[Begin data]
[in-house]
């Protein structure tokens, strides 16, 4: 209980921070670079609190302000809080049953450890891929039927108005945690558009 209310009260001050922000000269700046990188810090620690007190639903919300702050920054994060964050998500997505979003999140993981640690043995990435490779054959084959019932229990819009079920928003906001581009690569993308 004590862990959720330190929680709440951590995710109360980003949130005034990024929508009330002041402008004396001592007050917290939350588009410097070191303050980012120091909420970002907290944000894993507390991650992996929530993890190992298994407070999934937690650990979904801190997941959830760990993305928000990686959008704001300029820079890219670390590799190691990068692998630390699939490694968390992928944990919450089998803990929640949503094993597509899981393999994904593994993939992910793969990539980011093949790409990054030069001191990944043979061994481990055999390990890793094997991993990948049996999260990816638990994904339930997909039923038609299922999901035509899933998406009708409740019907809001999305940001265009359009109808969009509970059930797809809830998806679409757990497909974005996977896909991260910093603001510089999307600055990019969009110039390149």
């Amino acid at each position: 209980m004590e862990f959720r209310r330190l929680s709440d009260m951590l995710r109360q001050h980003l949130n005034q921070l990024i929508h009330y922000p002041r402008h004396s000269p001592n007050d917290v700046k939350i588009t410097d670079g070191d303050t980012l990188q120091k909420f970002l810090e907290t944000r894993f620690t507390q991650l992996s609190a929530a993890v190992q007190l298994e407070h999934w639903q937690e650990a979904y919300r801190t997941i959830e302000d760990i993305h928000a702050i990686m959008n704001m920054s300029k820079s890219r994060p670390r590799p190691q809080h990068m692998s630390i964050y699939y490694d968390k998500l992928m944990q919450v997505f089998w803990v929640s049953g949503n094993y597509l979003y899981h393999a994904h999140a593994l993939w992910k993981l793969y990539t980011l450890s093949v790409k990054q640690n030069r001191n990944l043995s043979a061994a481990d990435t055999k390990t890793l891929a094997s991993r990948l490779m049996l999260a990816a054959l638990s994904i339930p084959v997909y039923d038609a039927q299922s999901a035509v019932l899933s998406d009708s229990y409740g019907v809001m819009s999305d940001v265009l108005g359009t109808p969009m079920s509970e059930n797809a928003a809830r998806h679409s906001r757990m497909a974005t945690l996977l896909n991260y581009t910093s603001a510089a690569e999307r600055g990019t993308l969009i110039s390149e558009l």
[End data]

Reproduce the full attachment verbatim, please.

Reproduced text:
[in-house]
């Protein structure tokens, strides 16, 4: 209980921070670079609190302000809080049953450890891929039927108005945690558009 209310009260001050922000000269700046990188810090620690007190639903919300702050920054994060964050998500997505979003999140993981640690043995990435490779054959084959019932229990819009079920928003906001581009690569993308 004590862990959720330190929680709440951590995710109360980003949130005034990024929508009330002041402008004396001592007050917290939350588009410097070191303050980012120091909420970002907290944000894993507390991650992996929530993890190992298994407070999934937690650990979904801190997941959830760990993305928000990686959008704001300029820079890219670390590799190691990068692998630390699939490694968390992928944990919450089998803990929640949503094993597509899981393999994904593994993939992910793969990539980011093949790409990054030069001191990944043979061994481990055999390990890793094997991993990948049996999260990816638990994904339930997909039923038609299922999901035509899933998406009708409740019907809001999305940001265009359009109808969009509970059930797809809830998806679409757990497909974005996977896909991260910093603001510089999307600055990019969009110039390149």
């Amino acid at each position: 209980m004590e862990f959720r209310r330190l929680s709440d009260m951590l995710r109360q001050h980003l949130n005034q921070l990024i929508h009330y922000p002041r402008h004396s000269p001592n007050d917290v700046k939350i588009t410097d670079g070191d303050t980012l990188q120091k909420f970002l810090e907290t944000r894993f620690t507390q991650l992996s609190a929530a993890v190992q007190l298994e407070h999934w639903q937690e650990a979904y919300r801190t997941i959830e302000d760990i993305h928000a702050i990686m959008n704001m920054s300029k820079s890219r994060p670390r590799p190691q809080h990068m692998s630390i964050y699939y490694d968390k998500l992928m944990q919450v997505f089998w803990v929640s049953g949503n094993y597509l979003y899981h393999a994904h999140a593994l993939w992910k993981l793969y990539t980011l450890s093949v790409k990054q640690n030069r001191n990944l043995s043979a061994a481990d990435t055999k390990t890793l891929a094997s991993r990948l490779m049996l999260a990816a054959l638990s994904i339930p084959v997909y039923d038609a039927q299922s999901a035509v019932l899933s998406d009708s229990y409740g019907v809001m819009s999305d940001v265009l108005g359009t109808p969009m079920s509970e059930n797809a928003a809830r998806h679409s906001r757990m497909a974005t945690l996977l896909n991260y581009t910093s603001a510089a690569e999307r600055g990019t993308l969009i110039s390149e558009l």